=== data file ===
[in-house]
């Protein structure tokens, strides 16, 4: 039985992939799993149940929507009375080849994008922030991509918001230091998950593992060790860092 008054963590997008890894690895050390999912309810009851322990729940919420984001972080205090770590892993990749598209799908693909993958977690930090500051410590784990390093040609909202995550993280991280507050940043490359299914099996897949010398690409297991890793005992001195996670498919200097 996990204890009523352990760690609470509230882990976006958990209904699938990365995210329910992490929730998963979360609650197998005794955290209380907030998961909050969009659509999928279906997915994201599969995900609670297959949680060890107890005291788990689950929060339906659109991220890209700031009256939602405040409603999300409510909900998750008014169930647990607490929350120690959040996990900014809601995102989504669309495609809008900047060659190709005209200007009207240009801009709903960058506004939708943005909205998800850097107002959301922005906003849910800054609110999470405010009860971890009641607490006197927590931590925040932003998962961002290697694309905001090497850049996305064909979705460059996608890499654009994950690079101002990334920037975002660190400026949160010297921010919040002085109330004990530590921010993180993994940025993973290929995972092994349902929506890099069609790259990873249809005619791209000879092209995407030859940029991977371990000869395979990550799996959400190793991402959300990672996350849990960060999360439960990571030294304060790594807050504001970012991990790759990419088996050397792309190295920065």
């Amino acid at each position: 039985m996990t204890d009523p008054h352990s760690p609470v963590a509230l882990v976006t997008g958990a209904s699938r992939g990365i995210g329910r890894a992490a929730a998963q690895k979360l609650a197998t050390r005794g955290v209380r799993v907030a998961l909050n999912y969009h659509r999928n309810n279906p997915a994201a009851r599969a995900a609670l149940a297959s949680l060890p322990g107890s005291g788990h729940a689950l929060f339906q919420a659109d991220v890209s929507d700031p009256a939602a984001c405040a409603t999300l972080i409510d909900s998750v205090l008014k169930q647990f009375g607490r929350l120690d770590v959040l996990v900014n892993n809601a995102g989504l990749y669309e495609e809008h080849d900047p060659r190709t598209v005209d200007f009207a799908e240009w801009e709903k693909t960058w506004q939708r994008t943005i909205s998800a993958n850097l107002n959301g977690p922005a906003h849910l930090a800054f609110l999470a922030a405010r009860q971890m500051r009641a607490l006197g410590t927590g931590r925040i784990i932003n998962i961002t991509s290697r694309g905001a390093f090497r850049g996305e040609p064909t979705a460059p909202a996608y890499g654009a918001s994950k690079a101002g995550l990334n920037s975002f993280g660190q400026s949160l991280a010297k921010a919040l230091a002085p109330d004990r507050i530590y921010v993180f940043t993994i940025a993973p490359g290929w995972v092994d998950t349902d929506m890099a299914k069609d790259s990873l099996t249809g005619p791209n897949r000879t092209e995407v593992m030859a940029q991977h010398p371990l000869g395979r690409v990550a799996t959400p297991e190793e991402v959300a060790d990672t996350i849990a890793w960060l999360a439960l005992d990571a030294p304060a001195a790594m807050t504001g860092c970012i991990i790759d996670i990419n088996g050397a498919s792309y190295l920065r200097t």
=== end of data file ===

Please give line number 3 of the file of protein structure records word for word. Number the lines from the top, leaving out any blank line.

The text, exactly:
């Amino acid at each position: 039985m996990t204890d009523p008054h352990s760690p609470v963590a509230l882990v976006t997008g958990a209904s699938r992939g990365i995210g329910r890894a992490a929730a998963q690895k979360l609650a197998t050390r005794g955290v209380r799993v907030a998961l909050n999912y969009h659509r999928n309810n279906p997915a994201a009851r599969a995900a609670l149940a297959s949680l060890p322990g107890s005291g788990h729940a689950l929060f339906q919420a659109d991220v890209s929507d700031p009256a939602a984001c405040a409603t999300l972080i409510d909900s998750v205090l008014k169930q647990f009375g607490r929350l120690d770590v959040l996990v900014n892993n809601a995102g989504l990749y669309e495609e809008h080849d900047p060659r190709t598209v005209d200007f009207a799908e240009w801009e709903k693909t960058w506004q939708r994008t943005i909205s998800a993958n850097l107002n959301g977690p922005a906003h849910l930090a800054f609110l999470a922030a405010r009860q971890m500051r009641a607490l006197g410590t927590g931590r925040i784990i932003n998962i961002t991509s290697r694309g905001a390093f090497r850049g996305e040609p064909t979705a460059p909202a996608y890499g654009a918001s994950k690079a101002g995550l990334n920037s975002f993280g660190q400026s949160l991280a010297k921010a919040l230091a002085p109330d004990r507050i530590y921010v993180f940043t993994i940025a993973p490359g290929w995972v092994d998950t349902d929506m890099a299914k069609d790259s990873l099996t249809g005619p791209n897949r000879t092209e995407v593992m030859a940029q991977h010398p371990l000869g395979r690409v990550a799996t959400p297991e190793e991402v959300a060790d990672t996350i849990a890793w960060l999360a439960l005992d990571a030294p304060a001195a790594m807050t504001g860092c970012i991990i790759d996670i990419n088996g050397a498919s792309y190295l920065r200097t």